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A paper recently published in New Political Economy by a team of academics led by Hulya Dagdeviren, Professor of Economic Development, University of Hertfordshire, concludes that austerity measures over the past decade, especially the cuts in welfare and local government budgets, accompanied by a range of disciplinary measures, pushed the very poor into various forms of debt by severely limiting their means of subsistence.
The study is the first to review the impact of the ten-year period of austerity measures on indebtedness amongst low income households, as well as the impact of the recession immediately after the 2008 financial crisis. The study found that while the proportion of households with financial liabilities (excluding mortgages and student loans) declined slightly in 2006/2008 – 2014/2016, average household debt increased by around 43 per cent.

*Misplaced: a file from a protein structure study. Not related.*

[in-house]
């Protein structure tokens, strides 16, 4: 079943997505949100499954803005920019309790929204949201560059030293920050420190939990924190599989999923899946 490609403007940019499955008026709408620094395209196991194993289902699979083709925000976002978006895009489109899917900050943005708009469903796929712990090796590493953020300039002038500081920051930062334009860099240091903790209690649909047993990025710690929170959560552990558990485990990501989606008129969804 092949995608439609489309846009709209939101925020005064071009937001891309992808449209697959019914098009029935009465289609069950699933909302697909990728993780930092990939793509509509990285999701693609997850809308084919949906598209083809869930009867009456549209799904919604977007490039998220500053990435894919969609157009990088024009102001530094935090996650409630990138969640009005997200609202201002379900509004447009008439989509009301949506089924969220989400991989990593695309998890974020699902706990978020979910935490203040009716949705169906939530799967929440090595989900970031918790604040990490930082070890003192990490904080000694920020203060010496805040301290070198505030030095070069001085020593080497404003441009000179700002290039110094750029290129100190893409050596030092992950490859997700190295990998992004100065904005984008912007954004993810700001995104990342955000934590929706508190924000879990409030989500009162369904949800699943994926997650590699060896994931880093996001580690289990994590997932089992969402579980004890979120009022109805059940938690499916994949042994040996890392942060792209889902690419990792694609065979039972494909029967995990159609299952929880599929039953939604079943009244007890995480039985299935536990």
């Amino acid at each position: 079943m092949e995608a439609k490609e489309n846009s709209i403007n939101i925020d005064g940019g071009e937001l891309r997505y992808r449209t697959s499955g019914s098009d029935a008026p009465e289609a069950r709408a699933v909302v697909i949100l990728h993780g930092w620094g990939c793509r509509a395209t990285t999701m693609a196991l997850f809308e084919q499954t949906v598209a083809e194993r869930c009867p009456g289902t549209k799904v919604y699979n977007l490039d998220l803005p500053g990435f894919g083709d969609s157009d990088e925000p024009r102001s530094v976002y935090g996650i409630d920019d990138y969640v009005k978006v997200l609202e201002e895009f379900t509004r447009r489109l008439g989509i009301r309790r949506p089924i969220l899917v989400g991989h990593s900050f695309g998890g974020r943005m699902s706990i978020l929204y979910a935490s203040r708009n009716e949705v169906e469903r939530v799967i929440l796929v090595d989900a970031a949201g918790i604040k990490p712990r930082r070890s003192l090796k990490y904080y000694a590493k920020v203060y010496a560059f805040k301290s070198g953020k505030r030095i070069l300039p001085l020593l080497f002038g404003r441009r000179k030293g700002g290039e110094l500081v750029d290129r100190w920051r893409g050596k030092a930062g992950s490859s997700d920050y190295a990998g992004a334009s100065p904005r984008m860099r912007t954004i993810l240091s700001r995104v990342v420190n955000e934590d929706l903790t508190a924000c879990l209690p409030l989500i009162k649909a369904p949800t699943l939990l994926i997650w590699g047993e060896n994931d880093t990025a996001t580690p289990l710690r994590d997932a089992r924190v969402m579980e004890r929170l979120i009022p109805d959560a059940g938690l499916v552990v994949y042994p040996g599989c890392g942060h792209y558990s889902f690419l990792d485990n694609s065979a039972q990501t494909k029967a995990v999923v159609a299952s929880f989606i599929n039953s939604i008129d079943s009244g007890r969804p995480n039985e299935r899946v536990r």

Pre-crisis - Period - Income - Household - Debt
Unlike the pre-crisis period when low income household debt reflected aspirations for home ownership or 'keeping up with the Joneses', under austerity debt or arrears for essential needs such as rent, food, energy and water, account for a significant proportion of low income household indebtedness. In contrast to what is usually presumed, the study found that creditors are not only banks, payday lenders or pawn shops, but also local authorities (LAs) as well as private companies.
The debt-to-income ratio for the poorest 10 percent of the population grew from 140 percent in 2005-6 to 190 percent in 2012-2013, representing the largest growth in the degree of indebtedness in...
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